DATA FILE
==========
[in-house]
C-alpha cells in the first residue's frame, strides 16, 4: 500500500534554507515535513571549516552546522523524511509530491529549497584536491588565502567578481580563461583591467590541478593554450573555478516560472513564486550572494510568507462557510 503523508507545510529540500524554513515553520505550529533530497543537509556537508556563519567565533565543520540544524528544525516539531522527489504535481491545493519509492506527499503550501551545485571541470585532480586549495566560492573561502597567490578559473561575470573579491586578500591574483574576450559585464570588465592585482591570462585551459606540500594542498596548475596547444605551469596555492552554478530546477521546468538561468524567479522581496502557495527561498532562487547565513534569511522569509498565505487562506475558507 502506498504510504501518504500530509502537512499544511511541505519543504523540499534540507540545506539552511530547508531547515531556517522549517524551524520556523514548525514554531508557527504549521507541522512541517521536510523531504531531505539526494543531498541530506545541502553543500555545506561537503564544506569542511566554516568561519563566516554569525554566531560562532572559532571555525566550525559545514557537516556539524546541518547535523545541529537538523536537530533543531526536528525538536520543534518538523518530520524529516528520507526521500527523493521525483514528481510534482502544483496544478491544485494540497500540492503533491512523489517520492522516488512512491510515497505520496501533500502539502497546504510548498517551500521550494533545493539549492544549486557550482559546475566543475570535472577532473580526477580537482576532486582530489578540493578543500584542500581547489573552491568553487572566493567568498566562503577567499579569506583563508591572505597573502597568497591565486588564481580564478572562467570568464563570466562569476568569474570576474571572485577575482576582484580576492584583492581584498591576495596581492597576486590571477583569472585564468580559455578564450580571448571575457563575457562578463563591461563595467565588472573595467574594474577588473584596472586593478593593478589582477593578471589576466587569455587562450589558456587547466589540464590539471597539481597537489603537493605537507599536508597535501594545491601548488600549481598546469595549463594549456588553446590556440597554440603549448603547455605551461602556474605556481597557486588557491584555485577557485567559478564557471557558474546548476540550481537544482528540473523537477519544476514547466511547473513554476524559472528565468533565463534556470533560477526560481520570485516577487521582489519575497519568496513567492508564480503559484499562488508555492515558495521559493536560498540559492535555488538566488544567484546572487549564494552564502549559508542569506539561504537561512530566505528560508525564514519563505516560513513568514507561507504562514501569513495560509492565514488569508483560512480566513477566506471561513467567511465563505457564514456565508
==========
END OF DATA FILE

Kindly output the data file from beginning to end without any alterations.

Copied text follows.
[in-house]
C-alpha cells in the first residue's frame, strides 16, 4: 500500500534554507515535513571549516552546522523524511509530491529549497584536491588565502567578481580563461583591467590541478593554450573555478516560472513564486550572494510568507462557510 503523508507545510529540500524554513515553520505550529533530497543537509556537508556563519567565533565543520540544524528544525516539531522527489504535481491545493519509492506527499503550501551545485571541470585532480586549495566560492573561502597567490578559473561575470573579491586578500591574483574576450559585464570588465592585482591570462585551459606540500594542498596548475596547444605551469596555492552554478530546477521546468538561468524567479522581496502557495527561498532562487547565513534569511522569509498565505487562506475558507 502506498504510504501518504500530509502537512499544511511541505519543504523540499534540507540545506539552511530547508531547515531556517522549517524551524520556523514548525514554531508557527504549521507541522512541517521536510523531504531531505539526494543531498541530506545541502553543500555545506561537503564544506569542511566554516568561519563566516554569525554566531560562532572559532571555525566550525559545514557537516556539524546541518547535523545541529537538523536537530533543531526536528525538536520543534518538523518530520524529516528520507526521500527523493521525483514528481510534482502544483496544478491544485494540497500540492503533491512523489517520492522516488512512491510515497505520496501533500502539502497546504510548498517551500521550494533545493539549492544549486557550482559546475566543475570535472577532473580526477580537482576532486582530489578540493578543500584542500581547489573552491568553487572566493567568498566562503577567499579569506583563508591572505597573502597568497591565486588564481580564478572562467570568464563570466562569476568569474570576474571572485577575482576582484580576492584583492581584498591576495596581492597576486590571477583569472585564468580559455578564450580571448571575457563575457562578463563591461563595467565588472573595467574594474577588473584596472586593478593593478589582477593578471589576466587569455587562450589558456587547466589540464590539471597539481597537489603537493605537507599536508597535501594545491601548488600549481598546469595549463594549456588553446590556440597554440603549448603547455605551461602556474605556481597557486588557491584555485577557485567559478564557471557558474546548476540550481537544482528540473523537477519544476514547466511547473513554476524559472528565468533565463534556470533560477526560481520570485516577487521582489519575497519568496513567492508564480503559484499562488508555492515558495521559493536560498540559492535555488538566488544567484546572487549564494552564502549559508542569506539561504537561512530566505528560508525564514519563505516560513513568514507561507504562514501569513495560509492565514488569508483560512480566513477566506471561513467567511465563505457564514456565508